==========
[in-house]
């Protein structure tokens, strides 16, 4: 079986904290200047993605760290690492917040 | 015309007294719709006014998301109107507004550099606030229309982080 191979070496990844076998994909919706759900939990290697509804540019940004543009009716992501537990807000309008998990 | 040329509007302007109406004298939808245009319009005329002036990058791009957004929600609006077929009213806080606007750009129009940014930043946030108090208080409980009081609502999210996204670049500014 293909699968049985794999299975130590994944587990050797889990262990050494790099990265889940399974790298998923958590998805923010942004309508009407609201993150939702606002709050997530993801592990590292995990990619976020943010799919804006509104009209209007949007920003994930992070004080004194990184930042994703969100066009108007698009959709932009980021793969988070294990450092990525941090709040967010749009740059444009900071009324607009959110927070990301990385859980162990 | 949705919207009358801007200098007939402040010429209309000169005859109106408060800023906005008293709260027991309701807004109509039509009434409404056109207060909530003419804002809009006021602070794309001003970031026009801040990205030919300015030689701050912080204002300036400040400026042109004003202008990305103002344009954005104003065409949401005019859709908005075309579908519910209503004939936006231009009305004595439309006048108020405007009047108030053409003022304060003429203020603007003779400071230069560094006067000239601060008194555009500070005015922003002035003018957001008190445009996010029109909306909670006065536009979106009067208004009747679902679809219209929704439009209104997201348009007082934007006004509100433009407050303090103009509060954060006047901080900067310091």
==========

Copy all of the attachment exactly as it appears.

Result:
[in-house]
């Protein structure tokens, strides 16, 4: 079986904290200047993605760290690492917040 | 015309007294719709006014998301109107507004550099606030229309982080 191979070496990844076998994909919706759900939990290697509804540019940004543009009716992501537990807000309008998990 | 040329509007302007109406004298939808245009319009005329002036990058791009957004929600609006077929009213806080606007750009129009940014930043946030108090208080409980009081609502999210996204670049500014 293909699968049985794999299975130590994944587990050797889990262990050494790099990265889940399974790298998923958590998805923010942004309508009407609201993150939702606002709050997530993801592990590292995990990619976020943010799919804006509104009209209007949007920003994930992070004080004194990184930042994703969100066009108007698009959709932009980021793969988070294990450092990525941090709040967010749009740059444009900071009324607009959110927070990301990385859980162990 | 949705919207009358801007200098007939402040010429209309000169005859109106408060800023906005008293709260027991309701807004109509039509009434409404056109207060909530003419804002809009006021602070794309001003970031026009801040990205030919300015030689701050912080204002300036400040400026042109004003202008990305103002344009954005104003065409949401005019859709908005075309579908519910209503004939936006231009009305004595439309006048108020405007009047108030053409003022304060003429203020603007003779400071230069560094006067000239601060008194555009500070005015922003002035003018957001008190445009996010029109909306909670006065536009979106009067208004009747679902679809219209929704439009209104997201348009007082934007006004509100433009407050303090103009509060954060006047901080900067310091």